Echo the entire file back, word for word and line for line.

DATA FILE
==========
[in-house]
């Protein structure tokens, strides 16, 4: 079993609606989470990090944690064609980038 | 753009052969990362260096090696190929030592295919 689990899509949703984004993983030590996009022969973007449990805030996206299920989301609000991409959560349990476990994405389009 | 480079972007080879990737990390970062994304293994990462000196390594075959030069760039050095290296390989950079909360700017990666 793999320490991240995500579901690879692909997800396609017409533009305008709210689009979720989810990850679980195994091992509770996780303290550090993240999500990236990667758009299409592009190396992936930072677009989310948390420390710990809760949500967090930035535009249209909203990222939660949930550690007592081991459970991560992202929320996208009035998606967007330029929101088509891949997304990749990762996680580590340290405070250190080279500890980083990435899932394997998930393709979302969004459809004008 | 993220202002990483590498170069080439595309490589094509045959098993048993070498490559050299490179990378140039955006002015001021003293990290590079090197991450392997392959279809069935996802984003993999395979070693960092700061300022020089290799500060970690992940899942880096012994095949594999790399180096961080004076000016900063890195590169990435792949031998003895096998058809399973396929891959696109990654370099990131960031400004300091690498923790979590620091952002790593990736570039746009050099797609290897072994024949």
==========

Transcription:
[in-house]
């Protein structure tokens, strides 16, 4: 079993609606989470990090944690064609980038 | 753009052969990362260096090696190929030592295919 689990899509949703984004993983030590996009022969973007449990805030996206299920989301609000991409959560349990476990994405389009 | 480079972007080879990737990390970062994304293994990462000196390594075959030069760039050095290296390989950079909360700017990666 793999320490991240995500579901690879692909997800396609017409533009305008709210689009979720989810990850679980195994091992509770996780303290550090993240999500990236990667758009299409592009190396992936930072677009989310948390420390710990809760949500967090930035535009249209909203990222939660949930550690007592081991459970991560992202929320996208009035998606967007330029929101088509891949997304990749990762996680580590340290405070250190080279500890980083990435899932394997998930393709979302969004459809004008 | 993220202002990483590498170069080439595309490589094509045959098993048993070498490559050299490179990378140039955006002015001021003293990290590079090197991450392997392959279809069935996802984003993999395979070693960092700061300022020089290799500060970690992940899942880096012994095949594999790399180096961080004076000016900063890195590169990435792949031998003895096998058809399973396929891959696109990654370099990131960031400004300091690498923790979590620091952002790593990736570039746009050099797609290897072994024949």